1 April, All Fools' Day at the Guadalhorce

Doesn't sound promising as a title, does it? However, with Federico as company and later meeting yet again with Antonio Tamayo and briefly running into Hannu, things were bound to be better than the title might suggest.

There was, of course, the usual selection of hirundines with the Red-rumped Swallows very conspicuous by the bridge - I really must go down and spend some trying to photograph them, they are splendid birds. More Nightingales have come in, as evidenced by their songs, although we didn't see one, which is about normal. There was much the same as other days this past seven days, incuding 4 Teal still and a whole slew of White-headed Ducks, amongst which we found this very dark-headed bird which we believe to be a 1st summer male.

There are goodly numbers of Gadwalls this year and although at a first glance they don't appear overly inspiring, a good look at a male will reveal very finely marked plumaged, these lines known a vermiculations. (How educational this all is!)

Indeed, it was a morning to be examining birds and I saw this Stilt my heart jumped slightly as thoughts immediately turned to it being an American Black-necked Stilt because of the quantity of the black on the hind neck, and when I showed the first photos to Antonio his face was a picture as the same thought that it might be one hit him, which would have made it a huge rarity. As is some 40 years since I last saw an Black-necked Stilt, I couldn't remember all the field characteristics but as it was so unlikely, plus the extensive black didn't continue onto the mantle but was separated by a white strip made it much less likely. However, I reproduce three photos of here with the bird in the company of more normally plumaged stilts, although another has a lesser amount on the rear neck. So, just in case anyone else gets the same ideas, don't panic.

Apart from the Stilts, there were some other waders too : A brief view the rear end of a Greenshank as it vanished, never to be seen or heard again, a very nice and much more obliging Wood Sandpiper, Kentish and Little Ringed Plovers, these latter getting tuned up to breeding condition, and a single Common Sandpiper. (Patricia tells me she saw Snipe the previous afternoon.) Walking down to the seawatch mirador there were the two Flamingos still on the río Viejo, the ringed bird having been marked as a chick in the Camargue in 2004. On the far side of the river we could hear at least 2 Reed Warblers singing. We were hoping to see the 3 Pratincoles that had been seen the previous afternoon (Antonio and Patricia) but no joy, although Hannu rang me later to say that he had seen one some 10 minutes after we had met - AAAAGH!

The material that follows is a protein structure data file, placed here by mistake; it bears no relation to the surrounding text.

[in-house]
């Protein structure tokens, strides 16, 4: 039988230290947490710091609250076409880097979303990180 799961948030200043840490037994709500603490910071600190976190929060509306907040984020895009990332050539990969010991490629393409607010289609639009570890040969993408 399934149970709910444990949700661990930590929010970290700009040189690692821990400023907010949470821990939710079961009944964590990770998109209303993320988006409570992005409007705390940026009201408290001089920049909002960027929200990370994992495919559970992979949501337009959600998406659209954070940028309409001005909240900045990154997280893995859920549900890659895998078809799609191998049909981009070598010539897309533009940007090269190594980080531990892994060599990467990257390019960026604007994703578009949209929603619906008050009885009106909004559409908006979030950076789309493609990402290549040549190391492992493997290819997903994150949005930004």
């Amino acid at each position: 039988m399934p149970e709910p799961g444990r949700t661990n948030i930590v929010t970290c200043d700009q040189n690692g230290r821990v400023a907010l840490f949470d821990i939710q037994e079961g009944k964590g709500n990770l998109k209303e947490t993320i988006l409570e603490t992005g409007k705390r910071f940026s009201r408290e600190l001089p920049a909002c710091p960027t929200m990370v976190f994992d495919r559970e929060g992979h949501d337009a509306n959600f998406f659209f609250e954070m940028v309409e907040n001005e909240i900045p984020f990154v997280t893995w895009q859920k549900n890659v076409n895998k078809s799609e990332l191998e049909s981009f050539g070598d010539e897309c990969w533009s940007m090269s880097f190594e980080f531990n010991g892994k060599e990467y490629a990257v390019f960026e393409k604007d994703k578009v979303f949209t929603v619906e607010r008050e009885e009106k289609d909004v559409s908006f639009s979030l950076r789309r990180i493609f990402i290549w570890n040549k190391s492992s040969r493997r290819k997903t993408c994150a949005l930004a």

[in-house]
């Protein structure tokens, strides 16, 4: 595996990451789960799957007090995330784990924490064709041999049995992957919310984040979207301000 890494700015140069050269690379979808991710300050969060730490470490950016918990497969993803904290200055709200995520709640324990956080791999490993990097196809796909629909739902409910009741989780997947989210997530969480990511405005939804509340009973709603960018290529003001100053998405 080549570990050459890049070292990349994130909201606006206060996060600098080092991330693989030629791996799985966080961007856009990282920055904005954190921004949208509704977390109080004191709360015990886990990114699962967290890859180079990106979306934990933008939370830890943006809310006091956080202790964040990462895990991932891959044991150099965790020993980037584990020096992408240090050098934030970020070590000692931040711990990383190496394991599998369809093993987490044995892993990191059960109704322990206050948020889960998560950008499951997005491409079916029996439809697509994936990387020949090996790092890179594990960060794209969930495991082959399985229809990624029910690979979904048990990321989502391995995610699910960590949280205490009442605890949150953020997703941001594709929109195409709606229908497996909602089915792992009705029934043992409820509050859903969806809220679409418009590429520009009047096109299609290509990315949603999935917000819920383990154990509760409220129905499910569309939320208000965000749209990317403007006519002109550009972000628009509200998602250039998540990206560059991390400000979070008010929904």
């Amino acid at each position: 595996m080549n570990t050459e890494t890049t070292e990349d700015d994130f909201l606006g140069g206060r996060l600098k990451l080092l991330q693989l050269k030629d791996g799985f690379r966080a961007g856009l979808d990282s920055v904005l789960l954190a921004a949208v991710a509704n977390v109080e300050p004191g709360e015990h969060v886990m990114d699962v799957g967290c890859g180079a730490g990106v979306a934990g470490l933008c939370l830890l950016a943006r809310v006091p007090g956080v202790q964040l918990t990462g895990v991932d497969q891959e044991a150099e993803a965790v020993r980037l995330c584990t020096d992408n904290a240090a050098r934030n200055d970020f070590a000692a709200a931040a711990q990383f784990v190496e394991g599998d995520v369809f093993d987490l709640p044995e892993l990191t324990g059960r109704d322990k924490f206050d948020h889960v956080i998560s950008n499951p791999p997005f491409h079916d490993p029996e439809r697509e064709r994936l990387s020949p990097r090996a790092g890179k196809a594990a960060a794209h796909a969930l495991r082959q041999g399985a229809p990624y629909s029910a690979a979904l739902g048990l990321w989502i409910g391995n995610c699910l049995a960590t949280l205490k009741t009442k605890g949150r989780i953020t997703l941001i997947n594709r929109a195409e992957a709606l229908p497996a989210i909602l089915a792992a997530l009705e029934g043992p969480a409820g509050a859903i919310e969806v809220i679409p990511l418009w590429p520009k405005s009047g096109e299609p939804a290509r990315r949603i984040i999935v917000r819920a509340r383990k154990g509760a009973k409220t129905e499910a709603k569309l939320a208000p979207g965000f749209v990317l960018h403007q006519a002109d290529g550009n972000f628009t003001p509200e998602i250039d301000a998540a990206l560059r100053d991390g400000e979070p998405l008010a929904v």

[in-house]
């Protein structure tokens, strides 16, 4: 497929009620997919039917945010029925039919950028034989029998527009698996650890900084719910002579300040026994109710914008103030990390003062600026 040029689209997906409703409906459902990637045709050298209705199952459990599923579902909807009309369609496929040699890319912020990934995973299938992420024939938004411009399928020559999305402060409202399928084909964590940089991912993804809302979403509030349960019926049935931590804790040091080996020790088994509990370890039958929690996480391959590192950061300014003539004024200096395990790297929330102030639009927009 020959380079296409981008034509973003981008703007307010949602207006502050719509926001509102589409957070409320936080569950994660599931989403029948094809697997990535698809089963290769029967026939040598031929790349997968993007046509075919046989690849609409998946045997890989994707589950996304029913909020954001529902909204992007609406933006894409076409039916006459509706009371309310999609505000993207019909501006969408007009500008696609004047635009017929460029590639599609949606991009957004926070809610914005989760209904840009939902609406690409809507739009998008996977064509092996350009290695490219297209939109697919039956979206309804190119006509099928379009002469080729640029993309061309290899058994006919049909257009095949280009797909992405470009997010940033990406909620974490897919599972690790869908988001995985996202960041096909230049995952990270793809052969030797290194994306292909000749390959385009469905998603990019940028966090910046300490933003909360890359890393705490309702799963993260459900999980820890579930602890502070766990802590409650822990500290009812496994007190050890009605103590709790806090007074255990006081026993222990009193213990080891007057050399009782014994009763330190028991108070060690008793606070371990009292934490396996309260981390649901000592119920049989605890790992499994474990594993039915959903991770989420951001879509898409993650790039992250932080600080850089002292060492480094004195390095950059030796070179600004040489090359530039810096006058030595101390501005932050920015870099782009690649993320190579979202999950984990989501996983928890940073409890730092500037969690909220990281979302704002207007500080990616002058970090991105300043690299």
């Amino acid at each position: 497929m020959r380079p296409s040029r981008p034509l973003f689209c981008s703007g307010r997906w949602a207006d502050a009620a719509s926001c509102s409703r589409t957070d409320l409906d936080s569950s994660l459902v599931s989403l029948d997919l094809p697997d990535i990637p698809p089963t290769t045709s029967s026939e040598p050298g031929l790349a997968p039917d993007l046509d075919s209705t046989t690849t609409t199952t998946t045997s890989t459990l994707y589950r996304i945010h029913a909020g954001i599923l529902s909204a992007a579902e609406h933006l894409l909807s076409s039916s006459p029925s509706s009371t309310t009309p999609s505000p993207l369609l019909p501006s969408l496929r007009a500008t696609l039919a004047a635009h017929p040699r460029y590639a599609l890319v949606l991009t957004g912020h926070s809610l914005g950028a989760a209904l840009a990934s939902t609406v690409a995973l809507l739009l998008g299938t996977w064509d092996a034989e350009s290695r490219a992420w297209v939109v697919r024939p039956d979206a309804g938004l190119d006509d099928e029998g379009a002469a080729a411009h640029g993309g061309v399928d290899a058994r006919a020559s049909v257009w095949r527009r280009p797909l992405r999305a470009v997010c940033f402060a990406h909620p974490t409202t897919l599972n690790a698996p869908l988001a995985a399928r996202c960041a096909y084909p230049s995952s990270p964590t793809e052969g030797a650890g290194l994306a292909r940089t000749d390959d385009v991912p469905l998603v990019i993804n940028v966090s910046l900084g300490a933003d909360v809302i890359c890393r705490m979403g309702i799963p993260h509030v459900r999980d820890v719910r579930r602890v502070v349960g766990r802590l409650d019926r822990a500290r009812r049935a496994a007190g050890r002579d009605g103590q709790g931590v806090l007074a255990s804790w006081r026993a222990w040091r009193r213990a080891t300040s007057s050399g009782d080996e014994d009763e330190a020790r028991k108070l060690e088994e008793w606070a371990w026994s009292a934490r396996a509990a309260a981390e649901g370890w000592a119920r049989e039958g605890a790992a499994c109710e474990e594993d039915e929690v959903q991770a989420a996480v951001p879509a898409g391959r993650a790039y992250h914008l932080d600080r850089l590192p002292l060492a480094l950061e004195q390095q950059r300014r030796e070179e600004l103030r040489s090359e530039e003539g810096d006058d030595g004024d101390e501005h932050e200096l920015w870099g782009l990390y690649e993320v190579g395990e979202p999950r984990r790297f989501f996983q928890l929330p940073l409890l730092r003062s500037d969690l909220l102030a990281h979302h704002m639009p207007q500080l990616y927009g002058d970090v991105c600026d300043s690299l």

There was a big movement of Bee-eaters going on with flocks passing high overhead all morning, most heard rather than seen, but as regards numbers we must be talking in terms of the high hundreds or even low thousands of birds from the virtually continual calling. In the rising heat, the migrants also included at least 4 Short-toed Larks and in total some 3 female Black-eared Wheatears and a female Northern Wheatear.

After finding 6 Common Scoters on the sea, 2 of these males, and a distant Sandwich Tern, as we trudged along the beach (I certainly trudged!) we picked up a nice Woodchat Shrike and - surprise, surprise - the Ring-billed Gull flew towards and past us, enabling brief but conclusive glimpses. From there it was back up by the laguna Grande where there must have been at least 2 Cormorants left. And that really sums up the morning as more than 4 hours had gone by since Federico and I had entered. But thee is a sting in the tail, as later Antonio texted me to say that he had seen 3 Slender-billed Gulls and an immature Whitethroat.

Nearly forgot the Fool of the day, a Superb Starling Lamprotornis superbus which flew in front of us as we walked up the rack from the beach to the laguna Grande. There is at least one pair of these in the rounds of the Parador de Golf which is less than 10minutes flying time away, and I bet it flew better than the huge and hugely underpowered Antonov Design Bureau prototype which staggered out of Málaga airfield in a fairly vain attempt to gain height and was last seen disappearing in the general direction of Algeria. Everybody down!

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